#2: A List Universe Report Can Inform Marketing & Product Decisions
A list universe report is not just good for renting or buying marketing lists. It is a window into the world of your target market. Take your list universe report and start to look into the various list sources and you will find:
  • News publications and websites you should be targeting for PR efforts and perhaps advertising
  • Professional Associations you should be sponsoring, supporting, and joining
  • Trade shows at which you should be speaking, attending, or exhibiting
  • Conversations that are occurring that can help to guide your product roadmap and marketing messaging
  • Competitors you should keep your eye on
  • Potential integration and co-marketing partners
  • Opinion leaders you should be following on Twitter
#3: A List Broker Can Do It Better Than You Can
In a job interview once I was asked what my first activity would be if I got the job. I said one of my first activities would be to engage a list broker. The guy said "do you know what SRDS is?" Yes, I know what Standard Rate and Data Service is. I know what data cards are. I know that I can go on the internet and find data cards and media kits myself. I once worked as a list broker, using tools like NextMark to create list recommendations for clients. My experience made me appreciate the services of a good list broker even more. That's because even with access to *subscription* tools (they are not free) like SRDS, NextMark, and Marketing Information Network (MIN) I learned that it is hard work and that experience matters.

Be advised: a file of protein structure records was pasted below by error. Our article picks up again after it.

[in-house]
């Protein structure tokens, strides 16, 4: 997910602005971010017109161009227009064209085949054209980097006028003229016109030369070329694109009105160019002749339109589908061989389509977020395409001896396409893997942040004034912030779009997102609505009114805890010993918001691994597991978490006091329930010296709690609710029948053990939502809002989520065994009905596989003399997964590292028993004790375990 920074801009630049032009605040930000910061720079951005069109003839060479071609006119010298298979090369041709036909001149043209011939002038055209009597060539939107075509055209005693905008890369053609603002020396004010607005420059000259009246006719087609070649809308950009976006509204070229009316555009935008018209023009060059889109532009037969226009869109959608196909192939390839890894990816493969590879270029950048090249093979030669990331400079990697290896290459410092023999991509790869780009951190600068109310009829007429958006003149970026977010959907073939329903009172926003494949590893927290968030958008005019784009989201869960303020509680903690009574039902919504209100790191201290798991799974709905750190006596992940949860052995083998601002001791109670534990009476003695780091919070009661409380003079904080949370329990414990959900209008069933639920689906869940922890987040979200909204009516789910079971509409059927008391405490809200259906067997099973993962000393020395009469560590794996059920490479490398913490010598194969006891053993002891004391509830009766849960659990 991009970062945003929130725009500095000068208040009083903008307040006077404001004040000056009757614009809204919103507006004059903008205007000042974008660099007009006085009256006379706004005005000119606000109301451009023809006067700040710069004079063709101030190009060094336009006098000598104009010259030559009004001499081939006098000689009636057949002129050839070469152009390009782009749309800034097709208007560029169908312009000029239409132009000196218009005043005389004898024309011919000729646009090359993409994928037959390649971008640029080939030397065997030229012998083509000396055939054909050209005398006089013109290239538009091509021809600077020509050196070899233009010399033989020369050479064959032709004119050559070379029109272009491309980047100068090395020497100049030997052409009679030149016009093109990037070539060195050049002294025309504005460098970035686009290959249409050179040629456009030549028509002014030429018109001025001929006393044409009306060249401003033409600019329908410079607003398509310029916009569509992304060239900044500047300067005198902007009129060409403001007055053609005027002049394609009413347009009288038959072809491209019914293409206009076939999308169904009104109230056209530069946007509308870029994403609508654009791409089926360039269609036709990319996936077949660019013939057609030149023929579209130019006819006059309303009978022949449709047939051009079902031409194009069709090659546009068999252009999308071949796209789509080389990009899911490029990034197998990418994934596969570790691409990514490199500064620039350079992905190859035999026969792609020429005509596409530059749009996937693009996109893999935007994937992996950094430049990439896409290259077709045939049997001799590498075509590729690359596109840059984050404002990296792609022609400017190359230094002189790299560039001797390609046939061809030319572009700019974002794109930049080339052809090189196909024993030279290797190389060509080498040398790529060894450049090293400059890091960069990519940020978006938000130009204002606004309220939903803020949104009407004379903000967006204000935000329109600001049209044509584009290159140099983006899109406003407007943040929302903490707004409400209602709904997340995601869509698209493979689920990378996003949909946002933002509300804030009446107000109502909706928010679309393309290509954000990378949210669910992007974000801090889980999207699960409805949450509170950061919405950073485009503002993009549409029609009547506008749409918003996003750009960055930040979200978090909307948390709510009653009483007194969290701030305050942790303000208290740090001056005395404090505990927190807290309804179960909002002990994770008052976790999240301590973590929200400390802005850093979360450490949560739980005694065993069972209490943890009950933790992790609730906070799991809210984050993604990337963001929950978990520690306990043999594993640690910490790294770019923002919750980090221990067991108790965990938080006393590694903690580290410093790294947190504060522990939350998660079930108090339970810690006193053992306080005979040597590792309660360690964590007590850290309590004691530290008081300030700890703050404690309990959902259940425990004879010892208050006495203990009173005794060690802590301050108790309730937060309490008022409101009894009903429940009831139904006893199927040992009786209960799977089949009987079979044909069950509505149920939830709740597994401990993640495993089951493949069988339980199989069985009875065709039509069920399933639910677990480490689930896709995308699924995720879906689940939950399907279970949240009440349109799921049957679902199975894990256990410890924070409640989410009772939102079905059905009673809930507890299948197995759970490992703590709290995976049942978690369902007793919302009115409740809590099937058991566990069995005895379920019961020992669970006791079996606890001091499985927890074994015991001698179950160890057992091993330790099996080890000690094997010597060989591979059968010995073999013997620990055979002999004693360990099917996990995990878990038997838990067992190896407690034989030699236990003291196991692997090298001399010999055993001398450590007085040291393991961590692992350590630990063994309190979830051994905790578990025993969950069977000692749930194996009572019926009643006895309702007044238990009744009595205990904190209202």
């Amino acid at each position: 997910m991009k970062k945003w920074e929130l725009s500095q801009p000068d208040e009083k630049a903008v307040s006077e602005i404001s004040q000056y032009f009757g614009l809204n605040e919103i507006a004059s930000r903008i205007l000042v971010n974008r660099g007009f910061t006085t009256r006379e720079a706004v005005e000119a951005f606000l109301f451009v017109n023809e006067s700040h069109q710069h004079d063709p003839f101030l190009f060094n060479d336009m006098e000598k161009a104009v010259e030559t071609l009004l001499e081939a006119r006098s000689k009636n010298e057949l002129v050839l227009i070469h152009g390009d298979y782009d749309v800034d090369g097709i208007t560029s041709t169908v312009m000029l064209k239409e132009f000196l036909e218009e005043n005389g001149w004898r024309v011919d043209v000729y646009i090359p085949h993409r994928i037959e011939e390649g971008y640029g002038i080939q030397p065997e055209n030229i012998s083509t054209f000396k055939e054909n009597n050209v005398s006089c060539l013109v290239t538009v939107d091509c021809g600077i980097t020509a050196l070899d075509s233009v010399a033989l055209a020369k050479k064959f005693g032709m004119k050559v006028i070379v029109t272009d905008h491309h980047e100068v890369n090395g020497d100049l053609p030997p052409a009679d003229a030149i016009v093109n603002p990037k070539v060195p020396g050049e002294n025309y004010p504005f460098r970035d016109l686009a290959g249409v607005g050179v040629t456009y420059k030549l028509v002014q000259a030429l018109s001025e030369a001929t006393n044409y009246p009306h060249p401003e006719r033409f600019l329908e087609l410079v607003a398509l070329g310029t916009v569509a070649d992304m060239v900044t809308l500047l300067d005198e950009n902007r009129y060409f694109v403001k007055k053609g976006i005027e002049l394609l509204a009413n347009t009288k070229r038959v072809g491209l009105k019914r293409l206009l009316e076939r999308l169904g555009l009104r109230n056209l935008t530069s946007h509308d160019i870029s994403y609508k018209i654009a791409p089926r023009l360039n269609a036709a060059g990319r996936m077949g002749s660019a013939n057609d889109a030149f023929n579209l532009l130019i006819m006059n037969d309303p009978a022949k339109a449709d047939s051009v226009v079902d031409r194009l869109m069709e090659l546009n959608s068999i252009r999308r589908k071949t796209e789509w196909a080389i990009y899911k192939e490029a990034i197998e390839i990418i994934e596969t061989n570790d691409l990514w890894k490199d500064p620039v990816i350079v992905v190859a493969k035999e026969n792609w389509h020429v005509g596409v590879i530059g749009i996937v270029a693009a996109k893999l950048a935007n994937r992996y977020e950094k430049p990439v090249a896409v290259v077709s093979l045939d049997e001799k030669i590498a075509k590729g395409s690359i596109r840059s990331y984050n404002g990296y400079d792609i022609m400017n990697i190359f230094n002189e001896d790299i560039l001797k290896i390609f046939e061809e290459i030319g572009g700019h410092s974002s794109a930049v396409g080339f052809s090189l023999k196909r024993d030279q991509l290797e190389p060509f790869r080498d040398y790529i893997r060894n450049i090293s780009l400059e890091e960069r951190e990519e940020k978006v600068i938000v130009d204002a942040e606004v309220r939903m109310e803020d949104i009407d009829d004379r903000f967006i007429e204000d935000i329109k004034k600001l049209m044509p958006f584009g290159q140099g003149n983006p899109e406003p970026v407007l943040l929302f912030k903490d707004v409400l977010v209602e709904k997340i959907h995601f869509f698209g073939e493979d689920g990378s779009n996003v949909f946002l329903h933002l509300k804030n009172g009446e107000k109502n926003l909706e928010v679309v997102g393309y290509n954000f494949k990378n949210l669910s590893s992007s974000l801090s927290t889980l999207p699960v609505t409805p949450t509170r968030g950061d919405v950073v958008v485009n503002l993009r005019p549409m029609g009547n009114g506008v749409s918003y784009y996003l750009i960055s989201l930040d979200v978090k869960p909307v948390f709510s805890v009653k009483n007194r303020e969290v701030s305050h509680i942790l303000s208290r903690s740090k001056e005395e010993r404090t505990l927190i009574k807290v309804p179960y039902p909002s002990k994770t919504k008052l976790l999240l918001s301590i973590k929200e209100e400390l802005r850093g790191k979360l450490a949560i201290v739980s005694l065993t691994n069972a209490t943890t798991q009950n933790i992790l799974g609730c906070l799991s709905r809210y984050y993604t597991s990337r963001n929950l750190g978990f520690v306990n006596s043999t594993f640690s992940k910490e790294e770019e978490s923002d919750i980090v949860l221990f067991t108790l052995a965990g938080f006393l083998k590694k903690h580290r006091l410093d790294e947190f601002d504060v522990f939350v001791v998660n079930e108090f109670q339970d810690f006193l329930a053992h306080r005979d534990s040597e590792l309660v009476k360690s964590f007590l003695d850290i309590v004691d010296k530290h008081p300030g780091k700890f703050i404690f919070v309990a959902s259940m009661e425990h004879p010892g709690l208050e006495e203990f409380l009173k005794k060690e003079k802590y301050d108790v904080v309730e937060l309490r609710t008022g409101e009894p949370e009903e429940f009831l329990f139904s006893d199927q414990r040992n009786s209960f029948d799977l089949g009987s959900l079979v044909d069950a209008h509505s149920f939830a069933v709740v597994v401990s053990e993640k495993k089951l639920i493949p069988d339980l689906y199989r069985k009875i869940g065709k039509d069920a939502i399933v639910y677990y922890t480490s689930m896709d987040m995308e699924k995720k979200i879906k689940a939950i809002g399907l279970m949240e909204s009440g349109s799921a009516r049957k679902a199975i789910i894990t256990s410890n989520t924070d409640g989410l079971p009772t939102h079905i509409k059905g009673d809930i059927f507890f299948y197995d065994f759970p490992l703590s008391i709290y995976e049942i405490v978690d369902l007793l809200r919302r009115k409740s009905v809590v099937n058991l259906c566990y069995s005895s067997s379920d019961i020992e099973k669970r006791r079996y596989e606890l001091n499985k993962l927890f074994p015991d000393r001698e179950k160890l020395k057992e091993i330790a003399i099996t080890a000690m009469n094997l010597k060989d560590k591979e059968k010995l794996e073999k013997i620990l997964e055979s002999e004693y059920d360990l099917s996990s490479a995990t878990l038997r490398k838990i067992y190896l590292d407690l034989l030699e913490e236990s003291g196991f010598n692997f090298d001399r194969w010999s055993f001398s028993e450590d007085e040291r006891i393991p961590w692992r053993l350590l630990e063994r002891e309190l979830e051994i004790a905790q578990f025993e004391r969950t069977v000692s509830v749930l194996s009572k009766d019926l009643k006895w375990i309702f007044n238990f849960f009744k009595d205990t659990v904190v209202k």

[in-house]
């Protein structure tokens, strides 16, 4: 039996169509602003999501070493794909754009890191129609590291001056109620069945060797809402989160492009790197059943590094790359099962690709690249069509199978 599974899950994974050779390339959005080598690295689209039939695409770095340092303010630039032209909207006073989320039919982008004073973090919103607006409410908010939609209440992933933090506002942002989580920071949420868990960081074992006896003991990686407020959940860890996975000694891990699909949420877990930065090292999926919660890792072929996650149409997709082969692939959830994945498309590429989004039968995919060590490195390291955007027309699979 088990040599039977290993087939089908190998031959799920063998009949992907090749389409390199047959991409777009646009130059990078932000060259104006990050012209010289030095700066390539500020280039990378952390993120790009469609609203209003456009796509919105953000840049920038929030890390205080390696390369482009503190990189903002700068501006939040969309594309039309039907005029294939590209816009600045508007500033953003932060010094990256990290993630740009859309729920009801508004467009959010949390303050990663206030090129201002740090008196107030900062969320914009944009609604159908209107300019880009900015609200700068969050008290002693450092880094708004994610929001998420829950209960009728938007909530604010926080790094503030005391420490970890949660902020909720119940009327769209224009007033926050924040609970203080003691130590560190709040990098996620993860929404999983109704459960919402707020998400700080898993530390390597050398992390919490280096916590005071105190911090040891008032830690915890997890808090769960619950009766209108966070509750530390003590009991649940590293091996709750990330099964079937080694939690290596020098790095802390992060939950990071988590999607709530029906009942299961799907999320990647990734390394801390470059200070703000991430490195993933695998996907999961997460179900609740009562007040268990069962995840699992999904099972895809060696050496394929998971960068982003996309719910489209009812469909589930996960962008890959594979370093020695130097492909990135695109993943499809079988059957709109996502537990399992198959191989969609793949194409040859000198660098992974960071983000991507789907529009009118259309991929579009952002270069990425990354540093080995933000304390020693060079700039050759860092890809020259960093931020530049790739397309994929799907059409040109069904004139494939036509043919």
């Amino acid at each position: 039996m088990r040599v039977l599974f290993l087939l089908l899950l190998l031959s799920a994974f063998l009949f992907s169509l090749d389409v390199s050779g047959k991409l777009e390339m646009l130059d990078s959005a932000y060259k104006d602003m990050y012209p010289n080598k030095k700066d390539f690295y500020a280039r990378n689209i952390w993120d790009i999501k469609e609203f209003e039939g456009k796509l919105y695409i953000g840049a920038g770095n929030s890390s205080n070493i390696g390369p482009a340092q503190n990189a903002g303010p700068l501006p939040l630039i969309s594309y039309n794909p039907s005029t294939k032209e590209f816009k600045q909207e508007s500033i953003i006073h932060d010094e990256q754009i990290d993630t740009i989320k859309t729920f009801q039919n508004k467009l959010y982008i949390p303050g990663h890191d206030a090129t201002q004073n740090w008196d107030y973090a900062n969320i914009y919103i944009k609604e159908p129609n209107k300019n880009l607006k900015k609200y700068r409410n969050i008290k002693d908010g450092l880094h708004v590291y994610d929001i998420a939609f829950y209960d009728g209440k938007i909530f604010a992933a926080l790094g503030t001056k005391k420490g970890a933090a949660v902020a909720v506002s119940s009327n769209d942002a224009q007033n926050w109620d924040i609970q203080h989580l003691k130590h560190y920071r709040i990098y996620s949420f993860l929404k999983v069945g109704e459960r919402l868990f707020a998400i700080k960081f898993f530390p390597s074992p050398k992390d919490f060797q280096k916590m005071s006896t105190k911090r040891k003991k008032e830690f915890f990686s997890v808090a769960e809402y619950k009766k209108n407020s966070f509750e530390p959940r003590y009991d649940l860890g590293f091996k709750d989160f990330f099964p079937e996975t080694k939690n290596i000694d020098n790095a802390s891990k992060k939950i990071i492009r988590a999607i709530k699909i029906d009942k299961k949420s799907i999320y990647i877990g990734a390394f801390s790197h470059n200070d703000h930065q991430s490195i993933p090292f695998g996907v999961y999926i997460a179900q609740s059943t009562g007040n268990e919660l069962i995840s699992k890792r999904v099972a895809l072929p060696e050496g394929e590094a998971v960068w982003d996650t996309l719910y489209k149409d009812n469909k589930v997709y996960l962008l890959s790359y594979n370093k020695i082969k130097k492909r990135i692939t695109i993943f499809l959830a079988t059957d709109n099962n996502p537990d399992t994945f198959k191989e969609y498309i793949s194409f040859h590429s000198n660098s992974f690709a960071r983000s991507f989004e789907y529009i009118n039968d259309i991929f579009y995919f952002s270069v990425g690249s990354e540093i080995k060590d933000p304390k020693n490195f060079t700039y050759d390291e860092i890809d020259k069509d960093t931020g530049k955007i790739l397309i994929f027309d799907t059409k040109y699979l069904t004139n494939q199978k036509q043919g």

Here's the thing: wouldn't you rather have someone do it who is more highly skilled than you? When I was a teenager I once changed the brakes on my car. I know I can do it. But I would rather not spend my day running back and forth to the auto parts store, crawling under my car, bashing my knuckles on the undercarriage, and swearing a blue streak. Instead, I prefer to get an experienced mechanic to do it in their garage with a hydraulic lift and all the right parts and tools. I will be more confident in my car's ability to stop afterwards, because I know that a skilled expert can do a brake job better than me. And I consider it well worth the cost. Which leads me to this...